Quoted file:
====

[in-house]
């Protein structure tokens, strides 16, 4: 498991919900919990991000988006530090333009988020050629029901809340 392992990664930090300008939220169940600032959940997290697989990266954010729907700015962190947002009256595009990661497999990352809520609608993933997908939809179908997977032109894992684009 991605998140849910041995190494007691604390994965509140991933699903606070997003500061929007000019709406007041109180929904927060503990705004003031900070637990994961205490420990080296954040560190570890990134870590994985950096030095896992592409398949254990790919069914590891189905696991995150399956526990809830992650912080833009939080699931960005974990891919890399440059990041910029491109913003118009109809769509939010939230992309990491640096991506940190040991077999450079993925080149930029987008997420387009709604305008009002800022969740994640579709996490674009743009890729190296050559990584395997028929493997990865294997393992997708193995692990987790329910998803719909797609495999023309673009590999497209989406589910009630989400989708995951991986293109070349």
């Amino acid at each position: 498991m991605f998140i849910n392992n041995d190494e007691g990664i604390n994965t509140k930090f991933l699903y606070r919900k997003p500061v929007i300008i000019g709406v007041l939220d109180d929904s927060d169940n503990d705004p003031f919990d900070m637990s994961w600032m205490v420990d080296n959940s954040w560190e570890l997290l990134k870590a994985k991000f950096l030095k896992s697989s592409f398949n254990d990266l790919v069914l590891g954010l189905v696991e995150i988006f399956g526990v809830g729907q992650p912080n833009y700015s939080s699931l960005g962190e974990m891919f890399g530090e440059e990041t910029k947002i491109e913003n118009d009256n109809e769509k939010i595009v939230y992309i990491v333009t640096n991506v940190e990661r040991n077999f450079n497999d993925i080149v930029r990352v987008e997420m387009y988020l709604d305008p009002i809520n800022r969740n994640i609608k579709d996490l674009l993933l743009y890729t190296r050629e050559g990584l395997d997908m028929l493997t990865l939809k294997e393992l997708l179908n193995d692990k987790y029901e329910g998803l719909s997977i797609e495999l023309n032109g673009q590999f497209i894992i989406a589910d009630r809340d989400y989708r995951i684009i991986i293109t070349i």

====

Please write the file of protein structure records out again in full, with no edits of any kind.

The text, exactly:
[in-house]
């Protein structure tokens, strides 16, 4: 498991919900919990991000988006530090333009988020050629029901809340 392992990664930090300008939220169940600032959940997290697989990266954010729907700015962190947002009256595009990661497999990352809520609608993933997908939809179908997977032109894992684009 991605998140849910041995190494007691604390994965509140991933699903606070997003500061929007000019709406007041109180929904927060503990705004003031900070637990994961205490420990080296954040560190570890990134870590994985950096030095896992592409398949254990790919069914590891189905696991995150399956526990809830992650912080833009939080699931960005974990891919890399440059990041910029491109913003118009109809769509939010939230992309990491640096991506940190040991077999450079993925080149930029987008997420387009709604305008009002800022969740994640579709996490674009743009890729190296050559990584395997028929493997990865294997393992997708193995692990987790329910998803719909797609495999023309673009590999497209989406589910009630989400989708995951991986293109070349």
């Amino acid at each position: 498991m991605f998140i849910n392992n041995d190494e007691g990664i604390n994965t509140k930090f991933l699903y606070r919900k997003p500061v929007i300008i000019g709406v007041l939220d109180d929904s927060d169940n503990d705004p003031f919990d900070m637990s994961w600032m205490v420990d080296n959940s954040w560190e570890l997290l990134k870590a994985k991000f950096l030095k896992s697989s592409f398949n254990d990266l790919v069914l590891g954010l189905v696991e995150i988006f399956g526990v809830g729907q992650p912080n833009y700015s939080s699931l960005g962190e974990m891919f890399g530090e440059e990041t910029k947002i491109e913003n118009d009256n109809e769509k939010i595009v939230y992309i990491v333009t640096n991506v940190e990661r040991n077999f450079n497999d993925i080149v930029r990352v987008e997420m387009y988020l709604d305008p009002i809520n800022r969740n994640i609608k579709d996490l674009l993933l743009y890729t190296r050629e050559g990584l395997d997908m028929l493997t990865l939809k294997e393992l997708l179908n193995d692990k987790y029901e329910g998803l719909s997977i797609e495999l023309n032109g673009q590999f497209i894992i989406a589910d009630r809340d989400y989708r995951i684009i991986i293109t070349i």